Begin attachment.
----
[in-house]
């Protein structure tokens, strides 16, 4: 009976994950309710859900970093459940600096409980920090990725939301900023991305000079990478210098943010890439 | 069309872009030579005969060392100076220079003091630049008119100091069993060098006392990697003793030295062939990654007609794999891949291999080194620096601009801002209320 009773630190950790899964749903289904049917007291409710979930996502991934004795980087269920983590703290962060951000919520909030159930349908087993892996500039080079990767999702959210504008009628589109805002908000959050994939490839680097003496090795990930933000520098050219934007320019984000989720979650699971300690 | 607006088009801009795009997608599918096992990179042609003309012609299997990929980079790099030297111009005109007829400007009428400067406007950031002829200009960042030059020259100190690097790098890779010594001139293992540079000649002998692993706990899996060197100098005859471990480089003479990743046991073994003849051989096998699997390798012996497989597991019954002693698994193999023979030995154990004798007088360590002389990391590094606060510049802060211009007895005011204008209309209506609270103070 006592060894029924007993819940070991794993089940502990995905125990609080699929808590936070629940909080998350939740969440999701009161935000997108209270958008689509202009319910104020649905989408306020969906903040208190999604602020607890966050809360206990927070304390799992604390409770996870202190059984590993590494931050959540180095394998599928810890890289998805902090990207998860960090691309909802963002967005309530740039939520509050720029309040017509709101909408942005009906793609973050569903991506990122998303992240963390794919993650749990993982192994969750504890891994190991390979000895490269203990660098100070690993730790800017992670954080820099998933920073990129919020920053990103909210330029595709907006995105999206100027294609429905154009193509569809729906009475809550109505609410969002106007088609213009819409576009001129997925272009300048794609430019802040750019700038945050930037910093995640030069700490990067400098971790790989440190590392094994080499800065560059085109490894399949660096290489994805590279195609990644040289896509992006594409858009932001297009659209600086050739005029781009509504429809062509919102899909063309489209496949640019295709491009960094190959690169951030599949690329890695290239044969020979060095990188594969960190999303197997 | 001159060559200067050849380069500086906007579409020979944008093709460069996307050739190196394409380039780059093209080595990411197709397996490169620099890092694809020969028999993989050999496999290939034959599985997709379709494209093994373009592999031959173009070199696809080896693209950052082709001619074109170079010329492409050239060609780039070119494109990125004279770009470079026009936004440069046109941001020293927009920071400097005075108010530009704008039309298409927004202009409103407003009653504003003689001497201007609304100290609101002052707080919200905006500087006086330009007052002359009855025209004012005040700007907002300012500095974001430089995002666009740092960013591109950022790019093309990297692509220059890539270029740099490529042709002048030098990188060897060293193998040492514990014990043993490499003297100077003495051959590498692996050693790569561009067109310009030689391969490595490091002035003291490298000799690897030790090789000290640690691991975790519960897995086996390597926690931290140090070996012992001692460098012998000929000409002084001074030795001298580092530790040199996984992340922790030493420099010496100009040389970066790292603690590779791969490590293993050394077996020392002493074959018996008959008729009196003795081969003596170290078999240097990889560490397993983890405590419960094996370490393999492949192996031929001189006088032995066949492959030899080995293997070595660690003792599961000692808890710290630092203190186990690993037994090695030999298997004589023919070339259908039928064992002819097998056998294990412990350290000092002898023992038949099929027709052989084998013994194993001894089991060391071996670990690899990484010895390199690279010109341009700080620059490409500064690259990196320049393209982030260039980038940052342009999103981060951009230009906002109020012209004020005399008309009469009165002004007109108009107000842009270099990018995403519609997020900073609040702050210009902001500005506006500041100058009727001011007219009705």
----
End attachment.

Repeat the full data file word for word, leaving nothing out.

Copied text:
[in-house]
């Protein structure tokens, strides 16, 4: 009976994950309710859900970093459940600096409980920090990725939301900023991305000079990478210098943010890439 | 069309872009030579005969060392100076220079003091630049008119100091069993060098006392990697003793030295062939990654007609794999891949291999080194620096601009801002209320 009773630190950790899964749903289904049917007291409710979930996502991934004795980087269920983590703290962060951000919520909030159930349908087993892996500039080079990767999702959210504008009628589109805002908000959050994939490839680097003496090795990930933000520098050219934007320019984000989720979650699971300690 | 607006088009801009795009997608599918096992990179042609003309012609299997990929980079790099030297111009005109007829400007009428400067406007950031002829200009960042030059020259100190690097790098890779010594001139293992540079000649002998692993706990899996060197100098005859471990480089003479990743046991073994003849051989096998699997390798012996497989597991019954002693698994193999023979030995154990004798007088360590002389990391590094606060510049802060211009007895005011204008209309209506609270103070 006592060894029924007993819940070991794993089940502990995905125990609080699929808590936070629940909080998350939740969440999701009161935000997108209270958008689509202009319910104020649905989408306020969906903040208190999604602020607890966050809360206990927070304390799992604390409770996870202190059984590993590494931050959540180095394998599928810890890289998805902090990207998860960090691309909802963002967005309530740039939520509050720029309040017509709101909408942005009906793609973050569903991506990122998303992240963390794919993650749990993982192994969750504890891994190991390979000895490269203990660098100070690993730790800017992670954080820099998933920073990129919020920053990103909210330029595709907006995105999206100027294609429905154009193509569809729906009475809550109505609410969002106007088609213009819409576009001129997925272009300048794609430019802040750019700038945050930037910093995640030069700490990067400098971790790989440190590392094994080499800065560059085109490894399949660096290489994805590279195609990644040289896509992006594409858009932001297009659209600086050739005029781009509504429809062509919102899909063309489209496949640019295709491009960094190959690169951030599949690329890695290239044969020979060095990188594969960190999303197997 | 001159060559200067050849380069500086906007579409020979944008093709460069996307050739190196394409380039780059093209080595990411197709397996490169620099890092694809020969028999993989050999496999290939034959599985997709379709494209093994373009592999031959173009070199696809080896693209950052082709001619074109170079010329492409050239060609780039070119494109990125004279770009470079026009936004440069046109941001020293927009920071400097005075108010530009704008039309298409927004202009409103407003009653504003003689001497201007609304100290609101002052707080919200905006500087006086330009007052002359009855025209004012005040700007907002300012500095974001430089995002666009740092960013591109950022790019093309990297692509220059890539270029740099490529042709002048030098990188060897060293193998040492514990014990043993490499003297100077003495051959590498692996050693790569561009067109310009030689391969490595490091002035003291490298000799690897030790090789000290640690691991975790519960897995086996390597926690931290140090070996012992001692460098012998000929000409002084001074030795001298580092530790040199996984992340922790030493420099010496100009040389970066790292603690590779791969490590293993050394077996020392002493074959018996008959008729009196003795081969003596170290078999240097990889560490397993983890405590419960094996370490393999492949192996031929001189006088032995066949492959030899080995293997070595660690003792599961000692808890710290630092203190186990690993037994090695030999298997004589023919070339259908039928064992002819097998056998294990412990350290000092002898023992038949099929027709052989084998013994194993001894089991060391071996670990690899990484010895390199690279010109341009700080620059490409500064690259990196320049393209982030260039980038940052342009999103981060951009230009906002109020012209004020005399008309009469009165002004007109108009107000842009270099990018995403519609997020900073609040702050210009902001500005506006500041100058009727001011007219009705």